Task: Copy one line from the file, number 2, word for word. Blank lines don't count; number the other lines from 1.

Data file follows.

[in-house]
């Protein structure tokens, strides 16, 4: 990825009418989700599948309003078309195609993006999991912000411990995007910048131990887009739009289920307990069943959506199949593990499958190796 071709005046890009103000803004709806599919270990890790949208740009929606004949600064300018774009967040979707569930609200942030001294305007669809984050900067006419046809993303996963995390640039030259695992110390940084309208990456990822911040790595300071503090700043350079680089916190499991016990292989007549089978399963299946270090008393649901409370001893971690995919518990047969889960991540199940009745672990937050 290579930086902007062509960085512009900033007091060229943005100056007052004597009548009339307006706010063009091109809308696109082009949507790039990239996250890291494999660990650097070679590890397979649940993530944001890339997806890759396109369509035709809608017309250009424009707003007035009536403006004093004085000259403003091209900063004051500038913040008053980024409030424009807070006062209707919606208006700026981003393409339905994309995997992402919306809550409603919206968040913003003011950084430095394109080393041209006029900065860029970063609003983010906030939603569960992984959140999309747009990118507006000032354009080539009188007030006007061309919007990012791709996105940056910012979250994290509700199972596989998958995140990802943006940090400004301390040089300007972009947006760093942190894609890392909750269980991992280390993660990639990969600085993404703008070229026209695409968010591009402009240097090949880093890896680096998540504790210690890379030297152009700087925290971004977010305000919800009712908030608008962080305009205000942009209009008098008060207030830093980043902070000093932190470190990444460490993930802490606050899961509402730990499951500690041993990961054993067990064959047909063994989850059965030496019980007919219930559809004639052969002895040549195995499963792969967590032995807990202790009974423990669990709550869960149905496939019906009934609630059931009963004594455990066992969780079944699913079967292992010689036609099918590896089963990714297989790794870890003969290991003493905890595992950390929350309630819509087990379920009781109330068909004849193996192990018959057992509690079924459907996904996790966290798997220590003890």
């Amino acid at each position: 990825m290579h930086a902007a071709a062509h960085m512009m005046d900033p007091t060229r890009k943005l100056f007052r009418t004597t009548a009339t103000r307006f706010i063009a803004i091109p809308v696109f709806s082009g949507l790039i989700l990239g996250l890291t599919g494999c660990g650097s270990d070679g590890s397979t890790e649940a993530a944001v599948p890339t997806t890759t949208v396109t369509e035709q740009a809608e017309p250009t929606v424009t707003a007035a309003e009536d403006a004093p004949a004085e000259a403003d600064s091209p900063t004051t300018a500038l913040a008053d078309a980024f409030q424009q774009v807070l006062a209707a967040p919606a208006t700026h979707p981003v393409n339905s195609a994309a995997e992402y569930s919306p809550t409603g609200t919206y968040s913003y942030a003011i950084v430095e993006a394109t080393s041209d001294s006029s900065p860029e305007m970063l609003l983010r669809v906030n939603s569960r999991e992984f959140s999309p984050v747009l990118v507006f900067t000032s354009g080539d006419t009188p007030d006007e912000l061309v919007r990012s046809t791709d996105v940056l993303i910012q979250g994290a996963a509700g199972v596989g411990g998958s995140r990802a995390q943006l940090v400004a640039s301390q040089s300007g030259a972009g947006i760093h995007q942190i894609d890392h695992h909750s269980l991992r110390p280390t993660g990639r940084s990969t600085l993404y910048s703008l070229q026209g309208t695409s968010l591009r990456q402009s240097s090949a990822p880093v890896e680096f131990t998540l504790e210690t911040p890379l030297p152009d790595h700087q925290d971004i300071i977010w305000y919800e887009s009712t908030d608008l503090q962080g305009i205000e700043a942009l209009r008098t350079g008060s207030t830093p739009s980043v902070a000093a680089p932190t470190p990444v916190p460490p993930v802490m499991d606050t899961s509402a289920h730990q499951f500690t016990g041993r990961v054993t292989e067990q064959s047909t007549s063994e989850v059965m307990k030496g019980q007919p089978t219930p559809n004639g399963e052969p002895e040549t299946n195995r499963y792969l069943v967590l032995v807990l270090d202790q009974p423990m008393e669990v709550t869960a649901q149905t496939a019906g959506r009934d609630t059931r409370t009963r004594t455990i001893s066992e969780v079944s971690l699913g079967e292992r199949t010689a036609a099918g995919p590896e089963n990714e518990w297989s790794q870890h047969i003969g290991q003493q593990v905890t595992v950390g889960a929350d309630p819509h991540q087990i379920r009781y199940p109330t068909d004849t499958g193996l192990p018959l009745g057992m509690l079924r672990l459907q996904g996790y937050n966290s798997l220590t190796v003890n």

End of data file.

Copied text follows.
């Protein structure tokens, strides 16, 4: 990825009418989700599948309003078309195609993006999991912000411990995007910048131990887009739009289920307990069943959506199949593990499958190796 071709005046890009103000803004709806599919270990890790949208740009929606004949600064300018774009967040979707569930609200942030001294305007669809984050900067006419046809993303996963995390640039030259695992110390940084309208990456990822911040790595300071503090700043350079680089916190499991016990292989007549089978399963299946270090008393649901409370001893971690995919518990047969889960991540199940009745672990937050 290579930086902007062509960085512009900033007091060229943005100056007052004597009548009339307006706010063009091109809308696109082009949507790039990239996250890291494999660990650097070679590890397979649940993530944001890339997806890759396109369509035709809608017309250009424009707003007035009536403006004093004085000259403003091209900063004051500038913040008053980024409030424009807070006062209707919606208006700026981003393409339905994309995997992402919306809550409603919206968040913003003011950084430095394109080393041209006029900065860029970063609003983010906030939603569960992984959140999309747009990118507006000032354009080539009188007030006007061309919007990012791709996105940056910012979250994290509700199972596989998958995140990802943006940090400004301390040089300007972009947006760093942190894609890392909750269980991992280390993660990639990969600085993404703008070229026209695409968010591009402009240097090949880093890896680096998540504790210690890379030297152009700087925290971004977010305000919800009712908030608008962080305009205000942009209009008098008060207030830093980043902070000093932190470190990444460490993930802490606050899961509402730990499951500690041993990961054993067990064959047909063994989850059965030496019980007919219930559809004639052969002895040549195995499963792969967590032995807990202790009974423990669990709550869960149905496939019906009934609630059931009963004594455990066992969780079944699913079967292992010689036609099918590896089963990714297989790794870890003969290991003493905890595992950390929350309630819509087990379920009781109330068909004849193996192990018959057992509690079924459907996904996790966290798997220590003890």